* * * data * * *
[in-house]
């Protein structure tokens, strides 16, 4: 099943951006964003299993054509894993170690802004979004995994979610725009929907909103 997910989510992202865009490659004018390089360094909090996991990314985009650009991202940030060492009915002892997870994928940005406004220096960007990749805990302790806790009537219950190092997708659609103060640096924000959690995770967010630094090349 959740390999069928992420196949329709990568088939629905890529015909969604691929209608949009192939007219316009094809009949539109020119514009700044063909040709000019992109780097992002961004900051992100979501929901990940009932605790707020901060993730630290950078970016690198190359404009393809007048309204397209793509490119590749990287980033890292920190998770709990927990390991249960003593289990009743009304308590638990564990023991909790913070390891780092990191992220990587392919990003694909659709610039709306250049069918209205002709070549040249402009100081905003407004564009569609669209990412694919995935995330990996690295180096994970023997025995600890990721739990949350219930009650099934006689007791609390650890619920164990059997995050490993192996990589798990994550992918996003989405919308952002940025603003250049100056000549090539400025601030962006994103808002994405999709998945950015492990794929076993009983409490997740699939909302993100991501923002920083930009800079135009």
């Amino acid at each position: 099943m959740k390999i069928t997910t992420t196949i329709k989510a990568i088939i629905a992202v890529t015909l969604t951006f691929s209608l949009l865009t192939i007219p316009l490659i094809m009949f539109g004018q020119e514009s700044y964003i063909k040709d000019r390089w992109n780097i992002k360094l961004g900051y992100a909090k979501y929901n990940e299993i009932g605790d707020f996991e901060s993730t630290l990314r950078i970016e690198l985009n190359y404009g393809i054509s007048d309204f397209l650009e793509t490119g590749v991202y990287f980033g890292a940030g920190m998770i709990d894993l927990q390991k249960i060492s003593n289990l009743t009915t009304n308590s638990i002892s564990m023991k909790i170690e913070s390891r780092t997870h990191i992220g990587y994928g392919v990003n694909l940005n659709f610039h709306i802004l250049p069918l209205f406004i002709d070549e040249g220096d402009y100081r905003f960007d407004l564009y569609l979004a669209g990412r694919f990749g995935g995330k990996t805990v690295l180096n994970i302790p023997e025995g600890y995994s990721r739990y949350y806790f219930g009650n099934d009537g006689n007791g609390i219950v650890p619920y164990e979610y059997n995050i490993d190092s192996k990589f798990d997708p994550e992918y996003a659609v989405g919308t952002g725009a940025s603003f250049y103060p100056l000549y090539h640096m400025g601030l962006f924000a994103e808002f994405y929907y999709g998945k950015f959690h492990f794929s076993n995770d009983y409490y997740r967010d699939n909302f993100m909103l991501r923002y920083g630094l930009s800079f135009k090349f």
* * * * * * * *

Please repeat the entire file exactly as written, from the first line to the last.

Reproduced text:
[in-house]
């Protein structure tokens, strides 16, 4: 099943951006964003299993054509894993170690802004979004995994979610725009929907909103 997910989510992202865009490659004018390089360094909090996991990314985009650009991202940030060492009915002892997870994928940005406004220096960007990749805990302790806790009537219950190092997708659609103060640096924000959690995770967010630094090349 959740390999069928992420196949329709990568088939629905890529015909969604691929209608949009192939007219316009094809009949539109020119514009700044063909040709000019992109780097992002961004900051992100979501929901990940009932605790707020901060993730630290950078970016690198190359404009393809007048309204397209793509490119590749990287980033890292920190998770709990927990390991249960003593289990009743009304308590638990564990023991909790913070390891780092990191992220990587392919990003694909659709610039709306250049069918209205002709070549040249402009100081905003407004564009569609669209990412694919995935995330990996690295180096994970023997025995600890990721739990949350219930009650099934006689007791609390650890619920164990059997995050490993192996990589798990994550992918996003989405919308952002940025603003250049100056000549090539400025601030962006994103808002994405999709998945950015492990794929076993009983409490997740699939909302993100991501923002920083930009800079135009």
């Amino acid at each position: 099943m959740k390999i069928t997910t992420t196949i329709k989510a990568i088939i629905a992202v890529t015909l969604t951006f691929s209608l949009l865009t192939i007219p316009l490659i094809m009949f539109g004018q020119e514009s700044y964003i063909k040709d000019r390089w992109n780097i992002k360094l961004g900051y992100a909090k979501y929901n990940e299993i009932g605790d707020f996991e901060s993730t630290l990314r950078i970016e690198l985009n190359y404009g393809i054509s007048d309204f397209l650009e793509t490119g590749v991202y990287f980033g890292a940030g920190m998770i709990d894993l927990q390991k249960i060492s003593n289990l009743t009915t009304n308590s638990i002892s564990m023991k909790i170690e913070s390891r780092t997870h990191i992220g990587y994928g392919v990003n694909l940005n659709f610039h709306i802004l250049p069918l209205f406004i002709d070549e040249g220096d402009y100081r905003f960007d407004l564009y569609l979004a669209g990412r694919f990749g995935g995330k990996t805990v690295l180096n994970i302790p023997e025995g600890y995994s990721r739990y949350y806790f219930g009650n099934d009537g006689n007791g609390i219950v650890p619920y164990e979610y059997n995050i490993d190092s192996k990589f798990d997708p994550e992918y996003a659609v989405g919308t952002g725009a940025s603003f250049y103060p100056l000549y090539h640096m400025g601030l962006f924000a994103e808002f994405y929907y999709g998945k950015f959690h492990f794929s076993n995770d009983y409490y997740r967010d699939n909302f993100m909103l991501r923002y920083g630094l930009s800079f135009k090349f």